Canadian Charter of Rights and Freedoms: since 1982, a part of the constitution of Canada that guarantees certain specific rights and protections against state action. Under the Charter, the police must do certain things when they detain or arrest someone. For example, they must:

  • tell you immediately what they have detained you for
  • tell you immediately that you can talk to a lawyer and let you do so in private before questioning you
  • give you access to a telephone
  • tell you that you can get legal help for free

If the police obtained evidence by violating ones rights under the Charter of Rights and Freedoms, the judge might not allow the prosecutor use that evidence.

Carter defence: Sometimes a person accused of an “over 80” offence tells their lawyer what they drank and when and the lawyer hires a toxicologist to calculate the person's estimated blood alcohol concentration at the time of driving. If the evidence of the driver is believed and the toxicologist's expert evidence is accepted and that evidence contradicts the breath instrument reading, in some jurisdictions there may be a defence. In Canada this is called a Carter defence or "evidence to the contrary".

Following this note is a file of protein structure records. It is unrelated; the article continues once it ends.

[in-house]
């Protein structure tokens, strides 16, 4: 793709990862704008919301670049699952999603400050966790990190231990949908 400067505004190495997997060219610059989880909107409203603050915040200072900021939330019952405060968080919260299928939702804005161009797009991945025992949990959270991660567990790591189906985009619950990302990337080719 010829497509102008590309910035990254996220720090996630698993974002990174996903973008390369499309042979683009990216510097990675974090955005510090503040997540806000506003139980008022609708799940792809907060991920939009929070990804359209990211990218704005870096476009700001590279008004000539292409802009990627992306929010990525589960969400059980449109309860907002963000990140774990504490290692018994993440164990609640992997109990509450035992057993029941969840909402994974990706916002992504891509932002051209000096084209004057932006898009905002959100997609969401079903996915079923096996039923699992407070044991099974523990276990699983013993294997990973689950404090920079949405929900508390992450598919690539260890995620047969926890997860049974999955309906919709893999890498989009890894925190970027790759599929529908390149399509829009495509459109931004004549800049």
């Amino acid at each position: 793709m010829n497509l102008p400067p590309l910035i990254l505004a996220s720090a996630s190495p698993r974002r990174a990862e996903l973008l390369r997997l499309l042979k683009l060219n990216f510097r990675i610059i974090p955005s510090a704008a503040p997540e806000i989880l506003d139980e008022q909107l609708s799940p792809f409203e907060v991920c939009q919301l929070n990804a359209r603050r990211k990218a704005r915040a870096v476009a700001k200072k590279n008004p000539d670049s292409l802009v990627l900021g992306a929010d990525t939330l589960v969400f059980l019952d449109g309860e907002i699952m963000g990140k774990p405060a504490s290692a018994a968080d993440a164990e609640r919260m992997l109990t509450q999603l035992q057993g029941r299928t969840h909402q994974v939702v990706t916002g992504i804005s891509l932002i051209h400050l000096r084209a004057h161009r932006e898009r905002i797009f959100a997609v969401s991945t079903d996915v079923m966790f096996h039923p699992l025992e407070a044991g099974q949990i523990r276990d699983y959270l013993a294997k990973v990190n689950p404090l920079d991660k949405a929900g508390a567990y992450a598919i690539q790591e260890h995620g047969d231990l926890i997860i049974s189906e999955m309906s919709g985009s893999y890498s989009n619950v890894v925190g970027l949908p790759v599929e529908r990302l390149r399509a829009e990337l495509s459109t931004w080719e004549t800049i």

"Carter" evidence sometimes described as the "Carter defence", refers to defence evidence that is admitted for the purpose of presenting "evidence to the contrary", rebutting presumption of accuracy and presumption of identity.

The presumption can be rebutted by proof that the approved instrument analyzing the driver’s breath was malfunctioning or was operated improperly.

Before the July 2, 2008 amendments to s. 258(1)(c), the “Carter defence” was available for any offence of over 80. This allowed an accused to present evidence of consumption as well as expert evidence inferring the likely blood alcohol level.Now such evidence is specifically inadmissible where the presumption of identity is being relied upon. Instead the accused may only present evidence showing that the approved instrument “was malfunctioning, or was operating improperly” and resulted in BAC over 80 when it otherwise would not have.